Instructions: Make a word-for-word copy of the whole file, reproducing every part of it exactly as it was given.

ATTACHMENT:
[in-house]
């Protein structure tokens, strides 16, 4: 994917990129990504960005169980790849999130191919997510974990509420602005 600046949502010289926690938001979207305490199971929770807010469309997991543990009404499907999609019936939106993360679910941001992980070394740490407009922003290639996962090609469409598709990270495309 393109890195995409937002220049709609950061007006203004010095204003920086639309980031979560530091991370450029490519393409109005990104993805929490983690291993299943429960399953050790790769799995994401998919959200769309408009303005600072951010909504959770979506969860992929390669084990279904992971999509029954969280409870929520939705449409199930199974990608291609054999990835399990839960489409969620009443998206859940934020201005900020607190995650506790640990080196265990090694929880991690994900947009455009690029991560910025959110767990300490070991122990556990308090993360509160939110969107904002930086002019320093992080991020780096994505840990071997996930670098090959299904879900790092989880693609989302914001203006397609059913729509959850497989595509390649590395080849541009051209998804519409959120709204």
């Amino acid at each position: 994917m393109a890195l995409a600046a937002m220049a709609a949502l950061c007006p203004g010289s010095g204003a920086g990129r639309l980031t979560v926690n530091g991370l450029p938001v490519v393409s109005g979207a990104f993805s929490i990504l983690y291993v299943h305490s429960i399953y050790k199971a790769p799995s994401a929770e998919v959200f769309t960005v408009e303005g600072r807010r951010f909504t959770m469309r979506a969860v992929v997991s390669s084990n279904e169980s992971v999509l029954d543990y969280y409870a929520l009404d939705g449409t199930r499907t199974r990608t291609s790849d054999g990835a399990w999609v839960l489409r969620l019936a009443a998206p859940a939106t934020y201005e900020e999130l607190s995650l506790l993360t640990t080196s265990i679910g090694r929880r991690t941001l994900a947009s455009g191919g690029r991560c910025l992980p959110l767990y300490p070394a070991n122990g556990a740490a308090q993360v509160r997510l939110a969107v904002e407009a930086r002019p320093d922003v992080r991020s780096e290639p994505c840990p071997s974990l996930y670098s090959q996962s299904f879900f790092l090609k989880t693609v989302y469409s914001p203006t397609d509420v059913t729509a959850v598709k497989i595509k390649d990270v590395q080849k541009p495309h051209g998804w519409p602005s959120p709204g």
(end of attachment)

[in-house]
């Protein structure tokens, strides 16, 4: 994917990129990504960005169980790849999130191919997510974990509420602005 600046949502010289926690938001979207305490199971929770807010469309997991543990009404499907999609019936939106993360679910941001992980070394740490407009922003290639996962090609469409598709990270495309 393109890195995409937002220049709609950061007006203004010095204003920086639309980031979560530091991370450029490519393409109005990104993805929490983690291993299943429960399953050790790769799995994401998919959200769309408009303005600072951010909504959770979506969860992929390669084990279904992971999509029954969280409870929520939705449409199930199974990608291609054999990835399990839960489409969620009443998206859940934020201005900020607190995650506790640990080196265990090694929880991690994900947009455009690029991560910025959110767990300490070991122990556990308090993360509160939110969107904002930086002019320093992080991020780096994505840990071997996930670098090959299904879900790092989880693609989302914001203006397609059913729509959850497989595509390649590395080849541009051209998804519409959120709204």
């Amino acid at each position: 994917m393109a890195l995409a600046a937002m220049a709609a949502l950061c007006p203004g010289s010095g204003a920086g990129r639309l980031t979560v926690n530091g991370l450029p938001v490519v393409s109005g979207a990104f993805s929490i990504l983690y291993v299943h305490s429960i399953y050790k199971a790769p799995s994401a929770e998919v959200f769309t960005v408009e303005g600072r807010r951010f909504t959770m469309r979506a969860v992929v997991s390669s084990n279904e169980s992971v999509l029954d543990y969280y409870a929520l009404d939705g449409t199930r499907t199974r990608t291609s790849d054999g990835a399990w999609v839960l489409r969620l019936a009443a998206p859940a939106t934020y201005e900020e999130l607190s995650l506790l993360t640990t080196s265990i679910g090694r929880r991690t941001l994900a947009s455009g191919g690029r991560c910025l992980p959110l767990y300490p070394a070991n122990g556990a740490a308090q993360v509160r997510l939110a969107v904002e407009a930086r002019p320093d922003v992080r991020s780096e290639p994505c840990p071997s974990l996930y670098s090959q996962s299904f879900f790092l090609k989880t693609v989302y469409s914001p203006t397609d509420v059913t729509a959850v598709k497989i595509k390649d990270v590395q080849k541009p495309h051209g998804w519409p602005s959120p709204g």